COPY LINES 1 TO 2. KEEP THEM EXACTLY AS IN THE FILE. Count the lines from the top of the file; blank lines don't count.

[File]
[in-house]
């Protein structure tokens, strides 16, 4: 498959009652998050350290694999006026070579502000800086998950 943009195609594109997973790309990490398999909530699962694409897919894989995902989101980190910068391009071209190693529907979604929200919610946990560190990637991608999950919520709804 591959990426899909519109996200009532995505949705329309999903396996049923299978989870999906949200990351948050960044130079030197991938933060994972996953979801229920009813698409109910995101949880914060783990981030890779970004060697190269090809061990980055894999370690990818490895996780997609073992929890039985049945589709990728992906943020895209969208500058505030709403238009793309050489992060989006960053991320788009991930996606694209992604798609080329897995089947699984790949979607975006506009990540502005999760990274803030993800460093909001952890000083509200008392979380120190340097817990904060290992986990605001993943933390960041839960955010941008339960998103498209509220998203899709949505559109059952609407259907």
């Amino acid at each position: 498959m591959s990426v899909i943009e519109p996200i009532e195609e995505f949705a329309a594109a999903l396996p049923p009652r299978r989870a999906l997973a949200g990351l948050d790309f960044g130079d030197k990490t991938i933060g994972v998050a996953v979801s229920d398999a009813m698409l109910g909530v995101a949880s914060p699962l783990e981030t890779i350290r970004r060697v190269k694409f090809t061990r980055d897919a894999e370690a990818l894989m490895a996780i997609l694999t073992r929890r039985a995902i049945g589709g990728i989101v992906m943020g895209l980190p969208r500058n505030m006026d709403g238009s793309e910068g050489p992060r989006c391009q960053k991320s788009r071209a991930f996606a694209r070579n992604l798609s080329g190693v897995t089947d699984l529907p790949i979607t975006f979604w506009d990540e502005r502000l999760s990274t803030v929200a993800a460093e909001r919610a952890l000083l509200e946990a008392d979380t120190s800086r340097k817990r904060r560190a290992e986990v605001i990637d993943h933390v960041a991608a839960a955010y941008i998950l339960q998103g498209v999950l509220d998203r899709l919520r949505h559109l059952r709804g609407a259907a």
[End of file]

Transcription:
[in-house]
């Protein structure tokens, strides 16, 4: 498959009652998050350290694999006026070579502000800086998950 943009195609594109997973790309990490398999909530699962694409897919894989995902989101980190910068391009071209190693529907979604929200919610946990560190990637991608999950919520709804 591959990426899909519109996200009532995505949705329309999903396996049923299978989870999906949200990351948050960044130079030197991938933060994972996953979801229920009813698409109910995101949880914060783990981030890779970004060697190269090809061990980055894999370690990818490895996780997609073992929890039985049945589709990728992906943020895209969208500058505030709403238009793309050489992060989006960053991320788009991930996606694209992604798609080329897995089947699984790949979607975006506009990540502005999760990274803030993800460093909001952890000083509200008392979380120190340097817990904060290992986990605001993943933390960041839960955010941008339960998103498209509220998203899709949505559109059952609407259907």